On a warm summer evening, I stood with a friend and his 4- year-old son to watch as a storm approached from the ocean. As we watched, the wind picked up and palm fronds waved wildly. My friend’s son looked up and asked: What causes wind? The question was not surprising. While “mom” and “dad” are considered the most commonly used words among early learners, any parent can tell you “why” is a close second. Children constantly ask: “Why?” No sooner is one “why” question answered than another is asked. In this sense, children are natural scientists. They begin talking about science and math even before entering preschool (Brenneman et al, 2009), and demonstrate an ability to observe, describe, compare, question, predict, experiment, reflect, and cooperate (Greenfield, 2009). A scientist always begins with a question and then uses observations to develop an answer to the question or a theory. My friend’s son had started with the question.
I then turned the question around and asked him what he thought caused the wind. Looking thoughtful, he turned around studying our surroundings. He then slowly responded that the flapping palm fronds were generating the wind, which was only growing stronger.
This, of course, was a wrong answer, or an alternative conception, but that does not matter. My friend’s son was doing science. He had asked a question, made an observation, which children do regularly (Eshach & Fried, 2005) and developed a theory. His theory was based on his past experiences and observations, which is normal (Duit & Treagust, 1995). He knew that a small moving object can make wind. He had used a fan and waved his hand and felt the wind generated by both. Extrapolating from those past experiences, he had reached what he thought was a reasonable conclusion. Since science is composed of two facets, knowledge and a process (Duschl, Schweingruber, & Shouse, 2007), he had more or less implemented the process of doing science, but not the knowledge. He had used the scientific method to learn about a natural phenomenon. (Charlesworth & Lind, 2010)
Dispelling alternative conceptions, such as the one my friend’s son held, can be difficult. Further observations can sometimes be made. Another approach would be to turn to appropriate literature. This is difficult for two reasons. First, when it comes to nonfiction sources, early learners usually have access to textbooks alone. Textbooks contain collections of facts and are inaccessible to young readers. Still, reading relevant sources is vital to conducting science. Scientists both write about their ideas and read what other scientists have done. They write for one another and for the public. So, reading and writing are essential to science.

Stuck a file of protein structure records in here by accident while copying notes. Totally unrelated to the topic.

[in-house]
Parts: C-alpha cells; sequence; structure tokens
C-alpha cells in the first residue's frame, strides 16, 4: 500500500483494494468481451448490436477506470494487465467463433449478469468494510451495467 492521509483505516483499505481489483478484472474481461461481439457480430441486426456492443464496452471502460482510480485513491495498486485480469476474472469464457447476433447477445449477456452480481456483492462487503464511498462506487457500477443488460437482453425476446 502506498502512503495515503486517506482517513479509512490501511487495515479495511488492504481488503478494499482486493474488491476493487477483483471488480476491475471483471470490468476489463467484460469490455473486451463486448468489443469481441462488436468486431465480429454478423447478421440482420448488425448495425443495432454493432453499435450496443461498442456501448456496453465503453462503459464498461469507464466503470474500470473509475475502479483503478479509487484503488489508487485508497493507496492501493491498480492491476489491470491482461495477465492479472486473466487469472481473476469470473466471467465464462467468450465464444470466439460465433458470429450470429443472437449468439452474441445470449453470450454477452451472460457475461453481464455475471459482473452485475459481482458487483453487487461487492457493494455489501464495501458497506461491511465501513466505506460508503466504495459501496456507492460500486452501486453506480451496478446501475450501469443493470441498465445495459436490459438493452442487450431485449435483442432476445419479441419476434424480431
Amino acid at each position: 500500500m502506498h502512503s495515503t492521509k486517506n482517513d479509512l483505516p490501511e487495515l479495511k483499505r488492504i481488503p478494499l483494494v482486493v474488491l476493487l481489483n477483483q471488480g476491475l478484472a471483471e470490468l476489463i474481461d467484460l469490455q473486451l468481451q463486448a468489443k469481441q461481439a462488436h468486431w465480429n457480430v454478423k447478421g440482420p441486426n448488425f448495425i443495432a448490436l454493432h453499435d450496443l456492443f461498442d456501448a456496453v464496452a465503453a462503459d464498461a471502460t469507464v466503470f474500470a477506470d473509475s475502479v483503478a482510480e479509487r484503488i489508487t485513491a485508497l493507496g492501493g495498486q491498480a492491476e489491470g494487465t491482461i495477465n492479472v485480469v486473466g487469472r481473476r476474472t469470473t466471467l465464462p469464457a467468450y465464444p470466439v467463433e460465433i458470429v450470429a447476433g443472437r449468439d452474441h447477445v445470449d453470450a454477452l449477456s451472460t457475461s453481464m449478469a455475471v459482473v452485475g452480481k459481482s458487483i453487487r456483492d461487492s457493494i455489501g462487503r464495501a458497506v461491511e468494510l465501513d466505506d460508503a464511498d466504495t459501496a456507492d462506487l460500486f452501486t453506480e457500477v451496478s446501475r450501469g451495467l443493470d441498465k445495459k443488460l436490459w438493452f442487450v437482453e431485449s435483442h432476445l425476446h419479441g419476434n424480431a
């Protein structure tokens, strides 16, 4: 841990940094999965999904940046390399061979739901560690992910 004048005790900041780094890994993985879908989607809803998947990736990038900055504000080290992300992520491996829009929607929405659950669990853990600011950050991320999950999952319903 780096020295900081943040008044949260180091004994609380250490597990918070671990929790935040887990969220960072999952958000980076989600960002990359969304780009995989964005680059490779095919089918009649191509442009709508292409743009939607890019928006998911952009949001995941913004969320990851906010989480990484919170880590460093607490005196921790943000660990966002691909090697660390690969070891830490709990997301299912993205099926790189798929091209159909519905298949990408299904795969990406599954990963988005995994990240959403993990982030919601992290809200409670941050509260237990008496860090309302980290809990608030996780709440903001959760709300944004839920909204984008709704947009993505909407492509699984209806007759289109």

An alternative approach to the textbook is an authentic source such as a magazine or a trade book coupled with instruction (Norris et al, 2008). Instead of lists of facts, a magazine designed for the classroom contains nonfiction expository text with colourful photos and graphics that relate to the topic being researched (McCrudden et al, 2009). In addition to text that early learners can access, photos can form the basis for observations. Students can then integrate text with images and observations of the natural world. These are necessary skills for success and often not taught.
Early learners come to authentic sources with a purpose in mind. Research has shown that when students develop a purpose for reading, they are more successful (Duke et al, 2011). A magazine also helps students learn to read nonfiction texts in a way that a textbook or fiction cannot. Early learners are usually taught to read fiction and are expected to apply those skills to nonfiction. However, the skills needed to discern meaning from nonfiction are vastly different from those needed for fiction. Teaching reading strategies helps early learners become successful readers (Harvey & Goudvis, 2017) who can integrate reading with hands-on activities.
Alternative conceptions abound and come from a variety of sources, ranging from media to experiences to peers to even science instruction. For early learners, associating size and weight is an alternative conception based on experiences and observations. Early learners are not always aware of the differences in meanings of specific terms (Inagaki, 1992). If you tell a child you are holding two 3-kilogram objects, one that is larger than the other and ask which weighs more, they will usually say that larger object weighs more. You may repeat the information over and over again and early learners will insist that the larger object is heavier. However, if you let children handle each object and add that to their experiences, they are more likely to reach the correct conclusion. Experiential learning is the best way to improve comprehension (Piaget, 1964). Because young learners’ opinions of natural phenomena are stable (Schneps & Sadler, 2003), they may not readily transfer this or similar experiences to new circumstances. So, it is important to remind early learners of past experiences before presenting them with a similar activity with different objects.